GH to rehabilitate homeless patients

Members of the State Human Rights Commision interacting with officials during their visit to Ward 9 at the Thiruvananthapuram General Hospital on Thursday. Photo: C. Ratheesh Kumar  

THIRUVANANTHAPURAM, OCT. 7 . The State Human Rights Commission (SHRC) has directed the General Hospital authorities to draft a project for the rehabilitation of the homeless and elderly patients in its Ward 9.

The acting chairman of SHRC, V.P. Mohankumar, and the member, S. Verghese, who visited Ward 9 on Thursday, suggested that the hospital authorities could rope in voluntary organisations, various clubs in the city and the media, to help them evolve a permanent solution for rehabilitation of the destitute patients.

Mr. Mohankumar said the Commission could help in the implementation of the rehabilitation project once it was ready.

"The problem of destitute patients requires a permanent solution. Our short visit will not solve anything," he said. The Commission's visit was prompted by a petition filed before it by Niyama Sahaya Vedi, an NGO.

Lack of staff

The Superintendent of the hospital, Baby Zoya, and the RMO, Mahesh Kumar, pointed out that the hospital did not have adequate para medical staff to cater to the requirements of all its wards. There are 66 posts of grade I attendants, of which 53 are vacant. In the case of nursing assistants also, while the number of sanctioned posts is 121, the hospital at present had 56 vacancies.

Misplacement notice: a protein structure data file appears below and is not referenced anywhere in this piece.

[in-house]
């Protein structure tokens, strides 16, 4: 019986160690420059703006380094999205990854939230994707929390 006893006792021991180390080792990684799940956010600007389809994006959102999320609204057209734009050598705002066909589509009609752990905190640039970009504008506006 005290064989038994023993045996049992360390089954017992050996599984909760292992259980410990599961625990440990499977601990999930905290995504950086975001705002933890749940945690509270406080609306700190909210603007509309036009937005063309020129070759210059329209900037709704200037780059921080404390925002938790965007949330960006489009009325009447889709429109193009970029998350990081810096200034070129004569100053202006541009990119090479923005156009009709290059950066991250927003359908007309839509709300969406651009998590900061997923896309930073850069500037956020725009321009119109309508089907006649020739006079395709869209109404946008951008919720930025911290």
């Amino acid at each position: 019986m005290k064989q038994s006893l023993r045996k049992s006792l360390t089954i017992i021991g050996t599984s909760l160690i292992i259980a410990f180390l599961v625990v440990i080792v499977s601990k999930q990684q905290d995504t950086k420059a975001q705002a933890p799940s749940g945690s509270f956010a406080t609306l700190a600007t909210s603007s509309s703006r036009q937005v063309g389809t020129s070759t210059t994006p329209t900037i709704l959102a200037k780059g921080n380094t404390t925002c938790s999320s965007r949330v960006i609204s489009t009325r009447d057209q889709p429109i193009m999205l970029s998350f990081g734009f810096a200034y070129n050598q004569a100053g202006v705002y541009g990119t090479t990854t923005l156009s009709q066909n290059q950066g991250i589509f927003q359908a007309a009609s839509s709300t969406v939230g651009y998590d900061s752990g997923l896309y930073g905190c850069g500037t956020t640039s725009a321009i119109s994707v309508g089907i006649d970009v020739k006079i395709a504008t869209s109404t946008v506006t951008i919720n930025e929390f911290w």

In Ward 9, three home nurses appointed by the hospital development society and two head nurses are taking care of the 69 patients. The bed strength is just 49 and hence the rest are accommodated on the floor and in the verandah of the ward.

Most of the patients suffer from chronic diseases, while some are too old and bed-ridden. There are also those with ulcers, contagious diseases and psychiatric disorders. Less than 10 per cent of the patients have anyone visiting them from home. As for the rest, even those who recover from the illness have nowhere to go and hence cannot be discharged, Dr. Zoya, said.

Several voluntary organisations are doing charity work in Ward 9 and two such institutions are sponsoring breakfast and lunch for the patients on a daily basis, while the supper is being taken care of by the hospital, the Commission was informed.

Shifting of ward

The SHRC members pointed out that the ward was quite stuffy and that more ventilation may be provided. The ward is at present housed in a 100-year-old building, which has many infrastructural deficiencies, hospital authorities said. They said that if the Social Welfare Department could be persuaded to construct a rehabilitation home on the campus, the patients in Ward 9 could be shifted there and the hospital could take care of the medical treatment. The nursing superintendents in charge of Ward 9 told the Commission that the campus required a wire fencing to prevent vagrants from sneaking out to beg on the roads.